There comes a time in many acoustic guitar players lives when you’re ready to take your songs to the masses, but figuring out how to take your guitar’s sound and translate it to the stage is no easy task. The sheer wealth of options when it comes to pickups, preamps, DI boxes and amplifiers can be overwhelming. In this guide, we’ll break down the how and why of acoustic amplification, whether you’re hitting your local open mic or taking your show on the road.



To amplify an acoustic instrument, we need to convert its acoustic sound into an electrical signal, using either a traditional microphone setup (which can be prone to feedback and inconsistent sound at high volumes) or a pickup. Pickups can take myriad forms, but the most common are magnetic, undersaddle transducers, soundboard transducers, internal microphones, or some sort of blend between multiple systems, usually with an onboard pickup to control the sound.

Magnetic pickups are the most basic pickup available. These work in a similar way to electric guitar pickups, and usually clamp onto the soundhole of your acoustic guitar. Fishman Rare Earth and LR Baggs M1 and M80 systems are the best examples of these, and they produce a fat, warm but somewhat electric sound that sounds best in a full band mix. An added bonus of these pickups is that they can be easily removed and swapped between guitars.

Undersaddle transducers, or ‘piezo’ pickups, are by far the most prevalent acoustic pickups. These pickups use a thin metal sensor between the bottom of the saddle and the saddle slot, to sense vibration from the bridge of the guitar. They have great feedback resistance, a well-balanced tone and are invisible once installed. The LR Baggs Element VTC and Fishman Matrix Infinity systems are the most popular of these systems, but there are dozens of brands that work in a similar way. Piezo pickups benefit from careful EQing on your amplifier or preamp to remove their natural ‘quack’ and ‘honk’.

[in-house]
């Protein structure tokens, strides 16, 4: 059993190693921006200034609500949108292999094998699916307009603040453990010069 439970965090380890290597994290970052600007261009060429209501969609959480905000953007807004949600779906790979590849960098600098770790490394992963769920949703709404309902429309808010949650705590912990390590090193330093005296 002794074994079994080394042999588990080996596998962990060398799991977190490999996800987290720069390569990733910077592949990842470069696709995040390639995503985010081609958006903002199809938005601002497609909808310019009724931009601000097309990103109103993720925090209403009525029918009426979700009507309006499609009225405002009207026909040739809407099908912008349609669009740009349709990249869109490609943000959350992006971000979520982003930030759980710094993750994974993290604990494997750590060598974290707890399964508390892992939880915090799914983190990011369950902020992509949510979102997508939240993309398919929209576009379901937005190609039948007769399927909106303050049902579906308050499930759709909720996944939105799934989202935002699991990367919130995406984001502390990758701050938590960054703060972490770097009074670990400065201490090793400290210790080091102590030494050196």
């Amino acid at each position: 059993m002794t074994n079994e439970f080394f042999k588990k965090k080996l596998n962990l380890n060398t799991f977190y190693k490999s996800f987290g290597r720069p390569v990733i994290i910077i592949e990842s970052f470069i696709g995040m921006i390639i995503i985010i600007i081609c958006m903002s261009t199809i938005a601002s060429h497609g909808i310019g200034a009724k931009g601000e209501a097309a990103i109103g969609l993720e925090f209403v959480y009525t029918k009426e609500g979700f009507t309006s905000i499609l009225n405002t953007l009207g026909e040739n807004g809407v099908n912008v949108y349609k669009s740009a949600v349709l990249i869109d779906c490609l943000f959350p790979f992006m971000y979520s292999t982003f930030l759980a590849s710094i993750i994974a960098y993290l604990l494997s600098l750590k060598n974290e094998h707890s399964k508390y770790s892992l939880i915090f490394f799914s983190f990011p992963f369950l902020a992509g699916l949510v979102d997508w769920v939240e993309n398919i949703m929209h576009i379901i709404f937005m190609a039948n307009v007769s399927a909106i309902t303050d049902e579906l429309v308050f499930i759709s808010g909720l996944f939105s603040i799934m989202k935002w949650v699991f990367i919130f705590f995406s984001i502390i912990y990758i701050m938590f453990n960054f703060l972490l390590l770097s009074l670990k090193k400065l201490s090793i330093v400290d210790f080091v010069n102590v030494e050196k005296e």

Soundboard transducers (or SBT’s) are small, passive sensors (usually attached to the underside of your guitar’s bridge), which sense the movement of the soundboard. These are the most natural sounding of all pickups, with accurate translation of the guitar’s tone and a dry, woody tone. These pickups tend to work best in intimate settings, such as solo concerts, small ensembles and low volume settings. At louder volumes, soundboard transducers can be more prone to feedback and low-end rumble because of their sensitivity. The K&K Pure Mini is by far the most popular SBT pickup in the world, and is a wonderful sounding, non-invasive pickup that works especially well on lighter-braced guitars. JourneyTek’s EP001K is a similar pickup that is more suited to heavier or larger guitars, because of the greater area of it’s sensors, and the James May Ultra Tonic pickup adds feedback resistance to the traditional SBT, making it more usable at high volumes.

Internal microphones are just that – a small, carefully tuned microphone within your guitar that unsurprisingly gives an airier, ‘mic-ey’ sound. While they are often blended with other pickups to lend some roomy sound to a direct tone, mics like the LR Baggs Lyric can be a great choice for intimate settings or recording sessions.

Blending pickups can be a way of getting varied and dynamic sounds, and the LR Baggs Anthem or Anthem SL is a wonderful all-in-one unit, mixing an undersaddle pickup and internal mic with an onboard preamp. Maton and Cole Clark also use multiple-source pickup systems, and their plugged-in tone is second to none.

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DIs and Preamps